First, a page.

George Stephenson was a British mechanical and civil engineer. Stephenson is credited with pioneering rail transport which is widely regarded as one of the most prominent inventions of the 19th century. Regarded as the Father of Railways, George Stephenson is also credited with developing the standard rail gauge which is used by several railways around the world.
Scottish civil engineer Thomas Telford had begun his career as a mason at 14, having lost his father in infancy. A self-taught architect, he was responsible for building many structures, including the Caledonian Canal and the Menai Suspension Bridge. Named The Colossus of Roads, he symbolized the Scottish Enlightenment.
John Smeaton was the first person to claim to be a civil engineer. One of his best-known creations was the Eddystone Lighthouse. He was also the first to use hydraulic lime in concrete. He not only won the Copley Medal but was also made a Fellow of The Royal Society.
Glasgow-born civil engineer Robert Stevenson initially built lighthouses as part of the Scottish Lighthouse Board. Apart from constructing the Bell Rock Lighthouse in Scotland, he also invented the hydrophore and flashing lights. He was also the grandfather of writer Robert Louis Stevenson. He is part of the Scottish Engineering Hall of Fame.
Scottish engineer John Loudon McAdam introduced the world to the macadam road surface, which was more economical and effective than all previous road-construction methods. He suggested that roads should be constructed at an elevated level for better drainage. He also became Britain’s Surveyor-General of Metropolitan Roads.
French-British engineer Marc Isambard Brunel is best known for constructing the Thames Tunnel and had been the chief engineer of New York City. He had also spent time in a debtor’s prison for his association with loss-making projects. He was the father of renowned engineer Isambard Kingdom Brunel.
Joseph Bramah started his career as a cabinet maker and over time, revolutionized the lock-making industry with his pick-proof locks. Along with blacksmith Henry Maudslay, he changed the course of 19th-century British manufacturing. Best known for his hydraulic press, he also built water closets in Queen Victoria’s home.
Benjamin Wright was an American civil engineer best remembered for his work as a chief engineer. He is credited with overseeing the design and construction of the Chesapeake and Ohio Canal and the Erie Canal. In 1969, Benjamin Wright was declared the Father of American Civil Engineering by the American Society of Civil Engineers (ASCE).
John Rennie the Elder was a Scottish civil engineer considered a pioneer in the use of structural cast iron. He designed many bridges, canals, docks, and warehouses. As a young boy, he spent much time in the workshop of Andrew Meikle, a prominent mechanical engineer, and learned from him. He then went on to establish his own engineering practice.
Jean-Baptiste Biot was a French physicist, mathematician, and astronomer. He was a co-discoverer of what became known as the Biot-Savart law of magnetostatics. He is also credited with establishing the reality of meteorites. He made major contributions to the fields of optics and magnetism as well. Cape Biot in eastern Greenland is named in his honor.
Known for his pioneering written work on railroad construction, engineer and architect William Strickland was also one of the leaders of the 19th-century Greek Revival style of architecture. He designed structures such as the US Mint, contributed to the Pennsylvania Railroad Company, and was also one of the first American lecturers of architecture.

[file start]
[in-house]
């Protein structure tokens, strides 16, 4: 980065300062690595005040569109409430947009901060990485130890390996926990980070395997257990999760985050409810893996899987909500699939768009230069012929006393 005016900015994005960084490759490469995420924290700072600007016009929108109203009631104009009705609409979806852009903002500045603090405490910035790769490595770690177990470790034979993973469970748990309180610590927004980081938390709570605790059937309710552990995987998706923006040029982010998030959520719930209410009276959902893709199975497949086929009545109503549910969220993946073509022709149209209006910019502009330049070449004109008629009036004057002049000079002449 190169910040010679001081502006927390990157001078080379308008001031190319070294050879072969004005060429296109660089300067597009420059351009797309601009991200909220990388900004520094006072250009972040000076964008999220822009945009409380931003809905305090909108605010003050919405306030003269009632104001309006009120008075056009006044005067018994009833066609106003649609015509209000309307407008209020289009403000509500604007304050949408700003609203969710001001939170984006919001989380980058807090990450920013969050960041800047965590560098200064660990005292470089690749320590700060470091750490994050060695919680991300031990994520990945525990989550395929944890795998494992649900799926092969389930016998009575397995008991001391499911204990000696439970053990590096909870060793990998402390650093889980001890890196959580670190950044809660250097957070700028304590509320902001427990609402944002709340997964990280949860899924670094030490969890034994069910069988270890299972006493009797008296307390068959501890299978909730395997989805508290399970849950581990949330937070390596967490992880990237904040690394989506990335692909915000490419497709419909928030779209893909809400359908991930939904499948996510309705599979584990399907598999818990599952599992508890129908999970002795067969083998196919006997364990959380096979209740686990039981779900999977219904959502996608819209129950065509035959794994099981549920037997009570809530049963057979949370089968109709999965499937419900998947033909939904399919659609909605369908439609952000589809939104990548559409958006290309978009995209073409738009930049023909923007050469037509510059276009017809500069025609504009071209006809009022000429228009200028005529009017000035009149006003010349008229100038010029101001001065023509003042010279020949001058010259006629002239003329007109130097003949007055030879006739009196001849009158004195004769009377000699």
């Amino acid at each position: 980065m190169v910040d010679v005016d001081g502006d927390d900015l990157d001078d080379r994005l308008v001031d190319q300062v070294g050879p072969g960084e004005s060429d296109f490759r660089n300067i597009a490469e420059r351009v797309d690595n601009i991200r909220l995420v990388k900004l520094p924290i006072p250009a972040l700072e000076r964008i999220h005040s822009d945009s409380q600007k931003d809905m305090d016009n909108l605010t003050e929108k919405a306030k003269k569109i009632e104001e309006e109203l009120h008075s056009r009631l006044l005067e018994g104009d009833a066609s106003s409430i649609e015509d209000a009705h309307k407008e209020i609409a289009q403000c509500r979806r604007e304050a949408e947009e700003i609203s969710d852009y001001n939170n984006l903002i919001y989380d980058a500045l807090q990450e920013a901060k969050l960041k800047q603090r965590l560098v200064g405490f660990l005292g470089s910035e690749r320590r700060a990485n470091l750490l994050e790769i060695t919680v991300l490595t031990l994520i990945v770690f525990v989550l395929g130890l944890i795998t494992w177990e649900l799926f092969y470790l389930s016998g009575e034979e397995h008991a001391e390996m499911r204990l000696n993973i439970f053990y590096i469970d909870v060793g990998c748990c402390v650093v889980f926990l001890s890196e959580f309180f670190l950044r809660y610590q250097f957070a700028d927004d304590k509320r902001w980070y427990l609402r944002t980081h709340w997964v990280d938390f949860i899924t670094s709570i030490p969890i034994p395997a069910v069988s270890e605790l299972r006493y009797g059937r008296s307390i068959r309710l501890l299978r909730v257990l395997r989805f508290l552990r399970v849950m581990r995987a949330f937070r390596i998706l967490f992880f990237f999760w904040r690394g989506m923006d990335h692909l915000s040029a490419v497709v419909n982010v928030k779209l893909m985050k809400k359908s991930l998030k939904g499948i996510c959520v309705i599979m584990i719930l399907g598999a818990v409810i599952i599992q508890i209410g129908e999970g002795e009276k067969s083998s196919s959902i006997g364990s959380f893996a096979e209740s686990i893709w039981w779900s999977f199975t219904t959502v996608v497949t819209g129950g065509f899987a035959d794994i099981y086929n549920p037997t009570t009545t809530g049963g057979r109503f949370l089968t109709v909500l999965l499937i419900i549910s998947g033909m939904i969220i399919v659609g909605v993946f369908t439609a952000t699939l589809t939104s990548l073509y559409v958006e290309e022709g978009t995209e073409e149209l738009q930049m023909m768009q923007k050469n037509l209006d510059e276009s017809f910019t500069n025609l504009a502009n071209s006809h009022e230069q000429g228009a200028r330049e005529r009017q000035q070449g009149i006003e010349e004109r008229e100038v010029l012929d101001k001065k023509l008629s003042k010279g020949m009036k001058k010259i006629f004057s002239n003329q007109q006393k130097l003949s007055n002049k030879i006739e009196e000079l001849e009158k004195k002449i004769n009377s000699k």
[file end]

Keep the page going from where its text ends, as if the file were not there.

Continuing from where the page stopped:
William Nicholson is best remembered for discovering the electrolysis of water, which revolutionized the chemical industry. His inventions also include his own hydrometer and launched the first independent science journal. Inspired by his writer friend Thomas Holcroft, he also penned An Introduction to Natural Philosophy, his best-known written work.
John B. Jervis was an American civil engineer best remembered for his work during the antebellum era. Jervis is credited with designing and overseeing the construction of five of the country's earliest railroads. Apart from designing America's first locomotive, Jervis also contributed as the chief engineer of three important canal projects.
Initially a carpenter, Thomas Tredgold later began working with his architect uncle in London. There, he learned architecture, engineering, and French. The self-made man is best known for his book Elementary Principles of Carpentry, which later became a classic. He is also known to have laid down the standard definition of civil engineering.
Jean-Rodolphe Perronet was a French structural engineer and architect best remembered for designing several stone arch bridges, including the Pont de la Concorde which is widely regarded as his best-known work. Such was his popularity that Jean-Rodolphe Perronet was appointed as the director of the Royal office of designers in 1747.
James Geddes was an American engineer, surveyor, and U.S. Congressman. Geddes is credited with conceiving many canals in the United States, including the Erie Canal. He also played a key role in the development of Syracuse's salt industry at Onondaga Lake. Salina, New York, where James Geddes passed away, was renamed the Town of Geddes in his honor.
Engineer Joshua Field was not just part of the firm Maudslay, Sons, and Field but also co-created the combined steam engines that powered the Great Western’s maiden trans-Atlantic journey. He also co-established the Institution of Civil Engineers and was named a fellow of both the Royal Society and the Society of Arts.
French architect Émiland Gauthey was the man behind the creation of many civic buildings, bridges, and theaters. He began his career as a deputy engineer at Chalon-sur-Saône and later took over as the Chief Engineer of the États de Bourgogne. He received the Légion d'honneur for his achievements.